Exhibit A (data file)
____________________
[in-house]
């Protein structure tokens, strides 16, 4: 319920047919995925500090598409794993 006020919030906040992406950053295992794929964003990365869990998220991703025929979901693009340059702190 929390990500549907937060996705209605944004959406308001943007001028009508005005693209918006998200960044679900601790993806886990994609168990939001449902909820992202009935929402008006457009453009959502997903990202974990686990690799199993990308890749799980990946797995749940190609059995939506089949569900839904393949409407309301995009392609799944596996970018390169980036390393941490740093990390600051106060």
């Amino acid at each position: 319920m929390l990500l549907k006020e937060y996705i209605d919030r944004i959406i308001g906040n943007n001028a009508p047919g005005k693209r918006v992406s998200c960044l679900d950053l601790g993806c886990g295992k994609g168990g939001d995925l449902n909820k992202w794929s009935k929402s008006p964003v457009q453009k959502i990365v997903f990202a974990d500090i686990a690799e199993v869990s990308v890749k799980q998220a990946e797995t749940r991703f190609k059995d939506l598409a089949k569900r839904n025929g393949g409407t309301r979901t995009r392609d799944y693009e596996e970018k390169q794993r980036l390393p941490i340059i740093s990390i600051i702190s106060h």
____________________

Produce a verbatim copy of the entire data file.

[in-house]
């Protein structure tokens, strides 16, 4: 319920047919995925500090598409794993 006020919030906040992406950053295992794929964003990365869990998220991703025929979901693009340059702190 929390990500549907937060996705209605944004959406308001943007001028009508005005693209918006998200960044679900601790993806886990994609168990939001449902909820992202009935929402008006457009453009959502997903990202974990686990690799199993990308890749799980990946797995749940190609059995939506089949569900839904393949409407309301995009392609799944596996970018390169980036390393941490740093990390600051106060």
């Amino acid at each position: 319920m929390l990500l549907k006020e937060y996705i209605d919030r944004i959406i308001g906040n943007n001028a009508p047919g005005k693209r918006v992406s998200c960044l679900d950053l601790g993806c886990g295992k994609g168990g939001d995925l449902n909820k992202w794929s009935k929402s008006p964003v457009q453009k959502i990365v997903f990202a974990d500090i686990a690799e199993v869990s990308v890749k799980q998220a990946e797995t749940r991703f190609k059995d939506l598409a089949k569900r839904n025929g393949g409407t309301r979901t995009r392609d799944y693009e596996e970018k390169q794993r980036l390393p941490i340059i740093s990390i600051i702190s106060h």